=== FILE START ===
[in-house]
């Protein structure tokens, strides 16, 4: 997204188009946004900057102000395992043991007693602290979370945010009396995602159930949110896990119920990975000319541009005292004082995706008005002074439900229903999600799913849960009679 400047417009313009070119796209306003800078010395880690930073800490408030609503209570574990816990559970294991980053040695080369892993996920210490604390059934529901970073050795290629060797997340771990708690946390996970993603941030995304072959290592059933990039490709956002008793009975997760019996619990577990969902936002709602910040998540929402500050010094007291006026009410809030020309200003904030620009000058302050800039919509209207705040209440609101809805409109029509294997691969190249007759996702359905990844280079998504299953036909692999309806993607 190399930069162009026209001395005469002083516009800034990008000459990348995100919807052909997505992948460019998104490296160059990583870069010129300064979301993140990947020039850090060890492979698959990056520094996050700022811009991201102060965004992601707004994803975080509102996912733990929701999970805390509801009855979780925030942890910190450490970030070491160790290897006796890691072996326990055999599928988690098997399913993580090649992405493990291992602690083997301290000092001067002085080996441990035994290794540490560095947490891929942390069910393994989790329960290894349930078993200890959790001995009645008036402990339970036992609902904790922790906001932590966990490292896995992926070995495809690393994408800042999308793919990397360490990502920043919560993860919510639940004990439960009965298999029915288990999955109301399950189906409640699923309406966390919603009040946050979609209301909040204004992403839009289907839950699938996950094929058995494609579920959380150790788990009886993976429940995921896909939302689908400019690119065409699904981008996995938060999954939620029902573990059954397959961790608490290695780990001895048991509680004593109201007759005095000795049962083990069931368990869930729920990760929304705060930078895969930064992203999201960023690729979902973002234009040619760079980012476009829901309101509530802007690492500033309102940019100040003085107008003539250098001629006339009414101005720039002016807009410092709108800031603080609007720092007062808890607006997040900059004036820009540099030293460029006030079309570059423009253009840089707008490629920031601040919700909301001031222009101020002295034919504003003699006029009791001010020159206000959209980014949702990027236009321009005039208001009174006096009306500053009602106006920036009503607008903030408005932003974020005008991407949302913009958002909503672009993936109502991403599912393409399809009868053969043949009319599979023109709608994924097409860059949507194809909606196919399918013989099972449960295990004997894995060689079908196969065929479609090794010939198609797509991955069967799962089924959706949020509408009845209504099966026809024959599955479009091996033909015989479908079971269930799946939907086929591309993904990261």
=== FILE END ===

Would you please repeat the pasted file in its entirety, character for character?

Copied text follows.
[in-house]
């Protein structure tokens, strides 16, 4: 997204188009946004900057102000395992043991007693602290979370945010009396995602159930949110896990119920990975000319541009005292004082995706008005002074439900229903999600799913849960009679 400047417009313009070119796209306003800078010395880690930073800490408030609503209570574990816990559970294991980053040695080369892993996920210490604390059934529901970073050795290629060797997340771990708690946390996970993603941030995304072959290592059933990039490709956002008793009975997760019996619990577990969902936002709602910040998540929402500050010094007291006026009410809030020309200003904030620009000058302050800039919509209207705040209440609101809805409109029509294997691969190249007759996702359905990844280079998504299953036909692999309806993607 190399930069162009026209001395005469002083516009800034990008000459990348995100919807052909997505992948460019998104490296160059990583870069010129300064979301993140990947020039850090060890492979698959990056520094996050700022811009991201102060965004992601707004994803975080509102996912733990929701999970805390509801009855979780925030942890910190450490970030070491160790290897006796890691072996326990055999599928988690098997399913993580090649992405493990291992602690083997301290000092001067002085080996441990035994290794540490560095947490891929942390069910393994989790329960290894349930078993200890959790001995009645008036402990339970036992609902904790922790906001932590966990490292896995992926070995495809690393994408800042999308793919990397360490990502920043919560993860919510639940004990439960009965298999029915288990999955109301399950189906409640699923309406966390919603009040946050979609209301909040204004992403839009289907839950699938996950094929058995494609579920959380150790788990009886993976429940995921896909939302689908400019690119065409699904981008996995938060999954939620029902573990059954397959961790608490290695780990001895048991509680004593109201007759005095000795049962083990069931368990869930729920990760929304705060930078895969930064992203999201960023690729979902973002234009040619760079980012476009829901309101509530802007690492500033309102940019100040003085107008003539250098001629006339009414101005720039002016807009410092709108800031603080609007720092007062808890607006997040900059004036820009540099030293460029006030079309570059423009253009840089707008490629920031601040919700909301001031222009101020002295034919504003003699006029009791001010020159206000959209980014949702990027236009321009005039208001009174006096009306500053009602106006920036009503607008903030408005932003974020005008991407949302913009958002909503672009993936109502991403599912393409399809009868053969043949009319599979023109709608994924097409860059949507194809909606196919399918013989099972449960295990004997894995060689079908196969065929479609090794010939198609797509991955069967799962089924959706949020509408009845209504099966026809024959599955479009091996033909015989479908079971269930799946939907086929591309993904990261």